Starting from the center point, sew the hood to the towel along the edge of the towel. Since one edge is finished (bath towel), I try to sew along the part where the pile of the towel starts so my stitches are hidden a little better. Backstitch several times at the ends to secure the hood to the towel.
Towels 16

Turn everything around and sew other side of hood to towel again from the center point to the edge.
Voila! You are done!
 Towels 17

All of the edges are clean and smooth so they won’t fray or feel annoying. And, they look good!
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You can also add appliques or ruffles or whatever makes you happy to the rest of the bath towel, but I like to decorate the hood and keep the rest plain and simple. It is really up to you, though!
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Friday, April 29, 2011

Reality Check

Normally, my blogging tends to not be very personal in nature. My husband is in law enforcement and we are pretty cognizant of the consequences of letting everything hang out there. I am not vigilant or crazy about it, but this blog is about one part of my life and I try to keep things focused on that. As such, I think I am sometimes seen as not very personable or not wanting to build a relationship with other bloggers or readers. So…I think it is time for a little reality check.

Piles1Piles3Piles4Piles2Piles5 copy

My life, like the rest of yours, is busy. I struggle to find a balance between what I want to do, what I need to do and what I should do. I spend a lot of time on the piles and as much time as I can trying to get away from the piles. I am not a craft-spewing machine by any means and often feel like I can’t keep up—with any aspect of my life.

I blog about the stuff I make for my family and friends and realize it isn’t always interesting to you. So, thank you for supporting me by following along. I truly appreciate each and every one of you. Some days, your kind comments are the only thing that motivates me to keep blogging and sharing tutorials. Blogging is a “job” I chose, but it’s not like I am getting paid for it. The pay is a kind word or a bit of gratitude when you like something I‘ve posted. Thank you!

Thursday, April 28, 2011

Blog Swap: Creative Cain Cabin

I’m swapping blogs today with Dawn from Creative Cain Cabin.
You can hop over there to find out how I made these:


Charger 13

You can use them for your Mother’s Day celebration or any other festive occasion.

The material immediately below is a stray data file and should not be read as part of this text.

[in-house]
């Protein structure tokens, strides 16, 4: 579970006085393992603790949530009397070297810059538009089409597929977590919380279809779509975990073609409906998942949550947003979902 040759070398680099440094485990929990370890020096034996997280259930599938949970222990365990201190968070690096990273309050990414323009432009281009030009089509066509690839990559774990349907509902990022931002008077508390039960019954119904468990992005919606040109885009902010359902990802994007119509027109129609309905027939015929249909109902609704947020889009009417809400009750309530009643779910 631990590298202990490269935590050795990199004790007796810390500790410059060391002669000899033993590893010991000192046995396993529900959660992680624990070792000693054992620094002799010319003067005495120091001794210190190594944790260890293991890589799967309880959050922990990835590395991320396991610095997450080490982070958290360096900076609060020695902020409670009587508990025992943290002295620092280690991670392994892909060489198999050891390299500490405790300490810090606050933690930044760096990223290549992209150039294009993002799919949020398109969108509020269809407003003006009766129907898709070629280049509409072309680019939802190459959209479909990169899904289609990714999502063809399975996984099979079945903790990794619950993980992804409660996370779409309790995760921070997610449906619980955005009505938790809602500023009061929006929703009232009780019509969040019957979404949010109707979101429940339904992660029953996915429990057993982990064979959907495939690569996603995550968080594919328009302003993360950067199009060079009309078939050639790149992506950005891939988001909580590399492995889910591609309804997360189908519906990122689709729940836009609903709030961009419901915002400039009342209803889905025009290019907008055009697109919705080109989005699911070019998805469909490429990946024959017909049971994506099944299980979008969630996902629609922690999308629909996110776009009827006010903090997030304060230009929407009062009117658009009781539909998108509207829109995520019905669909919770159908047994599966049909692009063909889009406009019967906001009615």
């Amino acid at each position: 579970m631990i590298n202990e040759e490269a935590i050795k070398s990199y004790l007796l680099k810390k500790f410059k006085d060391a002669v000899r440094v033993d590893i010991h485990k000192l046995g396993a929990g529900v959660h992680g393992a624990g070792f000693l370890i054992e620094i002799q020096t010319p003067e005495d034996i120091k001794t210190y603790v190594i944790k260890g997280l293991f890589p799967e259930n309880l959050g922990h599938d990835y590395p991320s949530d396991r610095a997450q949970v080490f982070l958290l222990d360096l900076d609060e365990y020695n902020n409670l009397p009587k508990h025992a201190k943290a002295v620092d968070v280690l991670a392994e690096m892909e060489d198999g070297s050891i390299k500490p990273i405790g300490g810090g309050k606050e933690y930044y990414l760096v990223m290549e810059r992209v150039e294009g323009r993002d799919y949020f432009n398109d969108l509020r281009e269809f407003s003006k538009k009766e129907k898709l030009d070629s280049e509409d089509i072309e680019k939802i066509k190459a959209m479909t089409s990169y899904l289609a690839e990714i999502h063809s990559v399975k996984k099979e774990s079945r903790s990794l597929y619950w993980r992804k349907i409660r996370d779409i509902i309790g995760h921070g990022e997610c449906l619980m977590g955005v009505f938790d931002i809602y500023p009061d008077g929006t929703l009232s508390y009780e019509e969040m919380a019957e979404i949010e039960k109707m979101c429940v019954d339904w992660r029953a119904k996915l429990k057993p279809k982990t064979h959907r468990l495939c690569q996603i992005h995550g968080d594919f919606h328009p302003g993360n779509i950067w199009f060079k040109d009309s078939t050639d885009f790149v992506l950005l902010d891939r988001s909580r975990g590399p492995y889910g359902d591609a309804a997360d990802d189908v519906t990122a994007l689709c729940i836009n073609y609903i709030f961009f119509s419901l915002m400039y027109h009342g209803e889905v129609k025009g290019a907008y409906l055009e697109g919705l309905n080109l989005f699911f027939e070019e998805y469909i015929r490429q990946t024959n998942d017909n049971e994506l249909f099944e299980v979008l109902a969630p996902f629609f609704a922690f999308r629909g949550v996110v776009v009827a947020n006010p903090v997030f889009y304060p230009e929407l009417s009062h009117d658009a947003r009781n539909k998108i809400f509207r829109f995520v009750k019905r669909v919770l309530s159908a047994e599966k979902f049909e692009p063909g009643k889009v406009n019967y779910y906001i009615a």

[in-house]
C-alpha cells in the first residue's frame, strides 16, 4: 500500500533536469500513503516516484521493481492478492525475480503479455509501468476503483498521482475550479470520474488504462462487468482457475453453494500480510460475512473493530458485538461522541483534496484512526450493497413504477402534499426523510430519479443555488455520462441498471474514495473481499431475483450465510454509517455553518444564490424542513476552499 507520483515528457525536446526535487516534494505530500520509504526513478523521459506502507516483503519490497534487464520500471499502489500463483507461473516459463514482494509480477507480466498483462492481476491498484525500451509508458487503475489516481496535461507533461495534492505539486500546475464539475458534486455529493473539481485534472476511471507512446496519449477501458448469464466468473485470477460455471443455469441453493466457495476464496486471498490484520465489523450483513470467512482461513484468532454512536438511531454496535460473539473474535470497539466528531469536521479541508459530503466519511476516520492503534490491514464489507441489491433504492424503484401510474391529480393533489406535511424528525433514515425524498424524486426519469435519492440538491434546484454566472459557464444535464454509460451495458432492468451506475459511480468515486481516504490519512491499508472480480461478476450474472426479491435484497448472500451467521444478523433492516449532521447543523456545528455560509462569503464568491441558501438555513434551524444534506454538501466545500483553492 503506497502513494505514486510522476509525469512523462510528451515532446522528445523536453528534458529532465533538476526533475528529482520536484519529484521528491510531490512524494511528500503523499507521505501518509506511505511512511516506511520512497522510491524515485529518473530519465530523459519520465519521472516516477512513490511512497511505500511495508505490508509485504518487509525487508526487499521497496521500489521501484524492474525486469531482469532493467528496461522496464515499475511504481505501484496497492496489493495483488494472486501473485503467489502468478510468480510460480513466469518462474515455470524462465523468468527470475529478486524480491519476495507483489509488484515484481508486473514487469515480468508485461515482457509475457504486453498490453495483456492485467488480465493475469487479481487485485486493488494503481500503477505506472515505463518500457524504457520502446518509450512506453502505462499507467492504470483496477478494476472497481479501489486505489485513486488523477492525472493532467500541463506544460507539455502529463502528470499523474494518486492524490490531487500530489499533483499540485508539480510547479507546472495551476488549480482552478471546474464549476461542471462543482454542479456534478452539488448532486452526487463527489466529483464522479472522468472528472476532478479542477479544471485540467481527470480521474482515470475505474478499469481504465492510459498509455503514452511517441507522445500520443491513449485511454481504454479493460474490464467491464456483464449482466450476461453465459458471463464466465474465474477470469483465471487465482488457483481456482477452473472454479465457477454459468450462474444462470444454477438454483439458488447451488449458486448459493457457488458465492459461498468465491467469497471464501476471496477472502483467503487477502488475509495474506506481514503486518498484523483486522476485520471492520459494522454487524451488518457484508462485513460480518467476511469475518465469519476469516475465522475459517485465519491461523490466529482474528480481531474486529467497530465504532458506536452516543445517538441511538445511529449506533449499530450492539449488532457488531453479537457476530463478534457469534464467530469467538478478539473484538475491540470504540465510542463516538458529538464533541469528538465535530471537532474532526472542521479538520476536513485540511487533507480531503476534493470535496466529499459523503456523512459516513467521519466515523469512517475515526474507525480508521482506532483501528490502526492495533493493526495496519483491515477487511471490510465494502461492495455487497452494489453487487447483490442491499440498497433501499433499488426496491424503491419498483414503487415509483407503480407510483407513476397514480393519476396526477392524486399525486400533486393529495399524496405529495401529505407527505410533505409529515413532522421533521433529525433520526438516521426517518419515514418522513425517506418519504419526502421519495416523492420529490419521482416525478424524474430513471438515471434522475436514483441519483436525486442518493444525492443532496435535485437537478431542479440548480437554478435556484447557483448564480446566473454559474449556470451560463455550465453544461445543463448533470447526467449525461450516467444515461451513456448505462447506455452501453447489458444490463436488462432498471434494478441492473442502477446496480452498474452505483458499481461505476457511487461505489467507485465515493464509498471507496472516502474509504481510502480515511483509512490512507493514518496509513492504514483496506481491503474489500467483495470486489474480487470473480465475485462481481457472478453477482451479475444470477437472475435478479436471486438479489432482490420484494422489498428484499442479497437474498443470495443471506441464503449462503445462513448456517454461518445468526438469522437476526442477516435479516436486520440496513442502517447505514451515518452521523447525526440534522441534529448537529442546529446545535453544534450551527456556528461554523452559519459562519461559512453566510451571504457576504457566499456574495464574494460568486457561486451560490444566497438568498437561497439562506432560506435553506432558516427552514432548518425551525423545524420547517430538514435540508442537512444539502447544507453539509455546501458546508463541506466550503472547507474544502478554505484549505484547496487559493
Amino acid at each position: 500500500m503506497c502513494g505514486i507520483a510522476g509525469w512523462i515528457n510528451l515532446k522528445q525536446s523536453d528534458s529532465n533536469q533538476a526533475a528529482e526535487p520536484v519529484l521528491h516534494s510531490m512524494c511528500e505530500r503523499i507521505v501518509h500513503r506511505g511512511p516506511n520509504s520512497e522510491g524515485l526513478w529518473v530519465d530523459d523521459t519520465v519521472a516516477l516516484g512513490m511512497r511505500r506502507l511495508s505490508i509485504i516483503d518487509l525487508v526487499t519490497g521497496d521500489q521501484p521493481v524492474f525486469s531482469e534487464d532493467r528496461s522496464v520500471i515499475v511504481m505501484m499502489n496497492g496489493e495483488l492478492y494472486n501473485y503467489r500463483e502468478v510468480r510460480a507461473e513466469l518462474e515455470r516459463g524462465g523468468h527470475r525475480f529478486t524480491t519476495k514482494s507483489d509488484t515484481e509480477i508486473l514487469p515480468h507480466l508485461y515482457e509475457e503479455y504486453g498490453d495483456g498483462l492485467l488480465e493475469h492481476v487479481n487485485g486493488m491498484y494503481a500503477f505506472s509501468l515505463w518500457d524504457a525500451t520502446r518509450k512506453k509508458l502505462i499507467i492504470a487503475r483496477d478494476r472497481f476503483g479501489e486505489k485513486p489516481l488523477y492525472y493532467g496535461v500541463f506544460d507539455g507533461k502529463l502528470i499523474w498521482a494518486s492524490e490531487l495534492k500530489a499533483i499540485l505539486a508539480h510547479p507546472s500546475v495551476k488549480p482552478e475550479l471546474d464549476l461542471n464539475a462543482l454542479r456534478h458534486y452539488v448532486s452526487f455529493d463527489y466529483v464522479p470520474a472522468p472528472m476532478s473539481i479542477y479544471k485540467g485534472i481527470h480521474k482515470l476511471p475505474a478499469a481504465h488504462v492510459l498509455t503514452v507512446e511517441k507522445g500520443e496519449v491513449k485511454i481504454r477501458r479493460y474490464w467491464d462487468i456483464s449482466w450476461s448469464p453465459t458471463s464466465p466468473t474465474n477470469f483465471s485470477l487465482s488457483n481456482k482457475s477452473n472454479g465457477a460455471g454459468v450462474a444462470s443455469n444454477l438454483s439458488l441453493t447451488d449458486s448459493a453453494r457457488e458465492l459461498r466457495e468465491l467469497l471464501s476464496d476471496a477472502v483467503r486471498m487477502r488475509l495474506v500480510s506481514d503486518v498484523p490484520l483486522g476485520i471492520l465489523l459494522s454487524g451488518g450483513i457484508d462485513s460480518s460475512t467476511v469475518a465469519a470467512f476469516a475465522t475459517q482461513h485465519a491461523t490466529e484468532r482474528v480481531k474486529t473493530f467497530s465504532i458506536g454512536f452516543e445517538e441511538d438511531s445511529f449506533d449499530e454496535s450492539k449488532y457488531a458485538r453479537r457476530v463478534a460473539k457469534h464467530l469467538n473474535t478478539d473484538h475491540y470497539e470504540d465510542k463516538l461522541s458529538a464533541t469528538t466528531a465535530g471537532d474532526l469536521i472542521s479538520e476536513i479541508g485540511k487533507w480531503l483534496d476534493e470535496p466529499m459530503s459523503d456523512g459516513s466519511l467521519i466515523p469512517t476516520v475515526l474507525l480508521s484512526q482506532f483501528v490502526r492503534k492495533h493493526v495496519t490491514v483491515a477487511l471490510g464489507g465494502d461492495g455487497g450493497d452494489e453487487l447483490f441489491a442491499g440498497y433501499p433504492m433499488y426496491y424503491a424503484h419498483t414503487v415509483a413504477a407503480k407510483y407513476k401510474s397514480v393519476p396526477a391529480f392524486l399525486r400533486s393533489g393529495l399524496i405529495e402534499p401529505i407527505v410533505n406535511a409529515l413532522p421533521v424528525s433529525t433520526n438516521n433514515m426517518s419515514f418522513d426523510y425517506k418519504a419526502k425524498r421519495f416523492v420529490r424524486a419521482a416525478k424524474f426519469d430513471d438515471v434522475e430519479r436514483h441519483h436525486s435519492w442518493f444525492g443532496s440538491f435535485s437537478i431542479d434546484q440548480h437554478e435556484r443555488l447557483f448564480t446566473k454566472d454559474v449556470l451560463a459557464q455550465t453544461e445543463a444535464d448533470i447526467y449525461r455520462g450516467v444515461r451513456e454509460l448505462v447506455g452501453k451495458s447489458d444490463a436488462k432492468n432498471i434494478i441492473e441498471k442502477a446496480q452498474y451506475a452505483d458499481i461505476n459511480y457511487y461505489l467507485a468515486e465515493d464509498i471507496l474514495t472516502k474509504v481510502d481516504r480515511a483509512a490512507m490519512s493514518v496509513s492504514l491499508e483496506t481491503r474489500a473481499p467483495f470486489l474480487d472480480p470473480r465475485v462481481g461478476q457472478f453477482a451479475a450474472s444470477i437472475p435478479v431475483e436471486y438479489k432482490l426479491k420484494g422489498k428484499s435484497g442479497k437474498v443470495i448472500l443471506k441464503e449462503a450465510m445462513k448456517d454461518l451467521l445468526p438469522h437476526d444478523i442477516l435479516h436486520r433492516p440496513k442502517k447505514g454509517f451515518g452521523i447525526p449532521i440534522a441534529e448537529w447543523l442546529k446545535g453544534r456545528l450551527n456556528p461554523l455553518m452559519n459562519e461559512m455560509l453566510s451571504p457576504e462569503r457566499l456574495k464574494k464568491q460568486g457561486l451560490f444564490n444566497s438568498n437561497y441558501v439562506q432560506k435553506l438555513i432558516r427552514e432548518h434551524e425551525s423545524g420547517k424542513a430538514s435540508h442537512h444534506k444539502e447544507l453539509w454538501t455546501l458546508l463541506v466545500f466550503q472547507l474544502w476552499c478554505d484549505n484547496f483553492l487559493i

They are simple to make, inexpensive and add a bit of flair to any table!

Go HERE for the full tutorial.

And, on my blog today…
Dawn has a wonderful budget-friendly Mother’s Day gift to share!

                         Hi, I'm Dawn from Creative Cain Cabin.

I'm a country girl with a New York attitude, living in a small village in the mid west.  I run our family's environmental business from home. I love family, shoes, fashion, and home decorating.  My blog has a regular Monday DIY and Tutorial post, a Wednesday fashion post, a Friday Recipe, and frequent Giveaways going on. 

Drop by the cabin, put your feet up, and take a tour.

Mother’s Jar of Love
I wanted to show you how to created a Mother’s Day gift on a budget and still be heart felt.

This is the one I made for my Mom several years ago and I wanted to share it with everyone.

What you will need:
1 pickle jar or similar
(If you don't have one on hand, stop at any local diner and they will normally have one they can give you.)
365 note cards
Scrap of fabric for the lid

The idea is to come up with 365 memories shared between you and your Mom.  I know it seems like a lot and even overwhelming, but, believe me, once you take the time to sit down and start thinking the memories will flow.

If you have siblings, split the cards up and have everyone write down memories.

I had many laughs and some tears writing my Mom’s and even some memories she had forgotten but, once she stared reading the note card, it came back to her.

Add some potpourri and the note cards.
(Now every card will smell pretty.)
Let your Mom know she is to read only one memory per day. This will give her something to look forward to every day.

As we all know--memories are precious!